Folklife Societies: EFDSS National folk arts library and archive appoints new Director Laura Smyth takes over as Director of the Vaughan Williams Memorial Library. Laura Smyth has been appointed as the new Director of the English Folk Dance and Song Society’s (EFDSS) national folk music and dance library and archive, the Vaughan Williams Memorial Library (VWML). Laura takes over the role at the VWML, which is based at Cecil Sharp House, Camden, London, on 1 August. She replaces Malcolm Taylor OBE, who stepped down after almost 35 years as Library and Archive Director (see report last issue of FQ). The VWML was founded in 1930 as the Cecil Sharp Library and originally housed Cecil Sharp’s personal book collection. It is now a multi-media library of distinction, containing books, pamphlets, periodicals, press cuttings, broadsides, paintings, photographs, slides, artefacts, records, reel-to-reel tapes, phonograph cylinders, videos, cine films, compact discs, audio cassettes and more. It was renamed as the Vaughan Williams Memorial Library on the death of Ralph Vaughan Williams to honour his role as President of EFDSS. In recent years, the library and archive has been opened up to a whole new international audience, thanks to the development of The Full English, the world’s largest online free digital archive of early 20th century English folk arts manuscripts, including 19 major collections. About Laura Smyth Laura holds a first class degree with honours in Business Enterprise, and a Postgraduate Diploma with distinction in Library and Information Management. She joined EFDSS from Stockport Libraries. She has a keen interest in traditional music and performs regularly at folk clubs in a duo with her partner Ted Kemp. They are releasing their first EP, The Charcoal Black and The Bonny Grey, this September. Laura also dances and plays for a female rapper team, Tower Ravens, and plays with ceilidh band The Spring Heeled Jacks. She said: “To be able to marry my passion for traditional music and dance with my job is a dream come true. I am excited to be taking the position of Library and Archive Director and intend to continue Malcolm’s good work making the library resources accessible to users across the world and helping people to engage with their heritage and culture.” Katy Spicer, Chief Executive of EFDSS, said: “The English Folk Dance and Song Society (EFDSS) are delighted that Laura is our new Library and Archive Director. “She has been an excellent member of the Library and Archive team for the past three years and instrumental in developing policy and practice at what has been a pivotal time for the Vaughan Williams Memorial Library. “We know she will build on Malcolm’s legacy and implement her own exciting ideas to ensure the library and archive remains as accessible as possible and keep folk traditions and the history within the collections alive for future generations.”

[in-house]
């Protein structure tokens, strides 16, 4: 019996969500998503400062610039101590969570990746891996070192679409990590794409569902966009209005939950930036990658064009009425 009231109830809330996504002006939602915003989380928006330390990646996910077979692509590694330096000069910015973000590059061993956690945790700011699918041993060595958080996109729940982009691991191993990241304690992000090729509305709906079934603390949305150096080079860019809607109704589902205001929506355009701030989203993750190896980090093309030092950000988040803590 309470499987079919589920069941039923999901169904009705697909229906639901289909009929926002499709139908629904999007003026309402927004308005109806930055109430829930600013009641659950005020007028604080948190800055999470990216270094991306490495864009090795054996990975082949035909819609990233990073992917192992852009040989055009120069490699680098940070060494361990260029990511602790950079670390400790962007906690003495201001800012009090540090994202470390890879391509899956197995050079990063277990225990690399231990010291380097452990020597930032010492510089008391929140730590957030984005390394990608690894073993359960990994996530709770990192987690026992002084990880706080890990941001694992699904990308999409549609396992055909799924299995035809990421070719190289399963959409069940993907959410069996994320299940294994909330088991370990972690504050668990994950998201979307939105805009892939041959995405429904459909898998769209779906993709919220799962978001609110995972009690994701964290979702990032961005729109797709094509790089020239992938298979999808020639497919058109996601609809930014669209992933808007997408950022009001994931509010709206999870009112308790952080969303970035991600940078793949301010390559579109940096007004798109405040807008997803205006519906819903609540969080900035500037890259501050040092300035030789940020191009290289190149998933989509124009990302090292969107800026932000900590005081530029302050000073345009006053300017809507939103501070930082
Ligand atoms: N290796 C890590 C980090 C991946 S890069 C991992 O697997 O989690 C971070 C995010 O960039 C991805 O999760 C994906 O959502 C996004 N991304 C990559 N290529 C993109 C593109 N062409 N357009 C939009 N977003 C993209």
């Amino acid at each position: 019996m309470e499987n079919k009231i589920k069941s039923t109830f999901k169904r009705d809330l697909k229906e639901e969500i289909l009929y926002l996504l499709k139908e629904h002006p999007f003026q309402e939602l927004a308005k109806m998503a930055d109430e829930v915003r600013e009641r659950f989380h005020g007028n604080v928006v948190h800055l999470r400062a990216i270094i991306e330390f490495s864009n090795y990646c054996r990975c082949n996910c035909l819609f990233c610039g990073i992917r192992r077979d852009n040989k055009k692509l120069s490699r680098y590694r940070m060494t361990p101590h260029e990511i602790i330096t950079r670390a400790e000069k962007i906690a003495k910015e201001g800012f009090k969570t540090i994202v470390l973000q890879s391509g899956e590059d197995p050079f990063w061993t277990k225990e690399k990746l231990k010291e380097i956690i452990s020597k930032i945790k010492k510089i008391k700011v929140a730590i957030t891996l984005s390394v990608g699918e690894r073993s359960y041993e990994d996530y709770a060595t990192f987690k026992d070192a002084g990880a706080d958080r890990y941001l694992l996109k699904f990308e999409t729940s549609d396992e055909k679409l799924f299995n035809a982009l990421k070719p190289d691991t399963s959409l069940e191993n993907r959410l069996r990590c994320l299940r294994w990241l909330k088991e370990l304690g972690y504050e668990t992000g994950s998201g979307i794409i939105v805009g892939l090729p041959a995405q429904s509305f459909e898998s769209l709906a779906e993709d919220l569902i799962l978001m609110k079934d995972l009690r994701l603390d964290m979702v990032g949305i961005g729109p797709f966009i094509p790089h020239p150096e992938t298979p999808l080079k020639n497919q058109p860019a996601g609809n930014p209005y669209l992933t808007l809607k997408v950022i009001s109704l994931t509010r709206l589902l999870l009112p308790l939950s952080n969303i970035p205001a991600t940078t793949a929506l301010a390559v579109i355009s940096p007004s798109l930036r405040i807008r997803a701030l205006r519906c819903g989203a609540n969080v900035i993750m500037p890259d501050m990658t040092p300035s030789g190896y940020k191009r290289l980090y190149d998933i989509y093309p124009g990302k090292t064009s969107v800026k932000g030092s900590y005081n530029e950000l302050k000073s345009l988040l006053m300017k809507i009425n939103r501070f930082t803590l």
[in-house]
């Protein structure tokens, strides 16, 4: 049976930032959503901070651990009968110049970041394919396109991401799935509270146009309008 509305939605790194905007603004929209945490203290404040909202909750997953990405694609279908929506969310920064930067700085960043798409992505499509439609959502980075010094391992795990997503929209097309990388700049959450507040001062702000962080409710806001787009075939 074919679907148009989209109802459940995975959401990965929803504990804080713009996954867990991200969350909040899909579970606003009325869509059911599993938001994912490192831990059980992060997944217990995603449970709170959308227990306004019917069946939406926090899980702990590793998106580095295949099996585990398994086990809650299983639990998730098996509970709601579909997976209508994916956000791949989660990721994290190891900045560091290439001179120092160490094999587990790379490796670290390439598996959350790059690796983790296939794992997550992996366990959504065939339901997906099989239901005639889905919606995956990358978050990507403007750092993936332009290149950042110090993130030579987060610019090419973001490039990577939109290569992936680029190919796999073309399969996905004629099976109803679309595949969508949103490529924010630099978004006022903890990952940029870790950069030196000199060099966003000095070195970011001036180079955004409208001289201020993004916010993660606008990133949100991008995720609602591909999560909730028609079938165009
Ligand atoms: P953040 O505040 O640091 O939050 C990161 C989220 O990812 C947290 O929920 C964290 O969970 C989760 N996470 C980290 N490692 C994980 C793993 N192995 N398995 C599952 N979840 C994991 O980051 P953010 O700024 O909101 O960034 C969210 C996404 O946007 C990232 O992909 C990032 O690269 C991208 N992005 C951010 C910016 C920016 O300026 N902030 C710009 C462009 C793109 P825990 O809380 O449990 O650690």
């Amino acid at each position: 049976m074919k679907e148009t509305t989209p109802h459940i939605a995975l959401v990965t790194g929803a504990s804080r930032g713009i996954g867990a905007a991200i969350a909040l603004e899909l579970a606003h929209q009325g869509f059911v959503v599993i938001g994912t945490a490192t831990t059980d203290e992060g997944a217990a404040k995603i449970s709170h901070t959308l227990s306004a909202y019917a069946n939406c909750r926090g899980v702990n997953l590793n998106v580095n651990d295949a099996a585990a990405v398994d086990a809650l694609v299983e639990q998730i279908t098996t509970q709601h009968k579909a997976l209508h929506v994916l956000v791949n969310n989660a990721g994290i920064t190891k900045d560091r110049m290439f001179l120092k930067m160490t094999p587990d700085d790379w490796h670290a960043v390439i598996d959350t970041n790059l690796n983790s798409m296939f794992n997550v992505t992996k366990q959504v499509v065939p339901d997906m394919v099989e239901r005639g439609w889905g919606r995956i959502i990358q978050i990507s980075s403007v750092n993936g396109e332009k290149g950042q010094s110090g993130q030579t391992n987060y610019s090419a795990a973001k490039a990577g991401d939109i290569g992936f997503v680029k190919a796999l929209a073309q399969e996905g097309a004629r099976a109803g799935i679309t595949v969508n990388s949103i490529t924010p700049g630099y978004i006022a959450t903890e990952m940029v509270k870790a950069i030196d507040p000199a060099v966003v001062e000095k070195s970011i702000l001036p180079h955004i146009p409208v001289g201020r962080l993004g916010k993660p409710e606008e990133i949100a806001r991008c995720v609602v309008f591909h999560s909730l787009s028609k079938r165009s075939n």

Arts Council England National Portfolio funding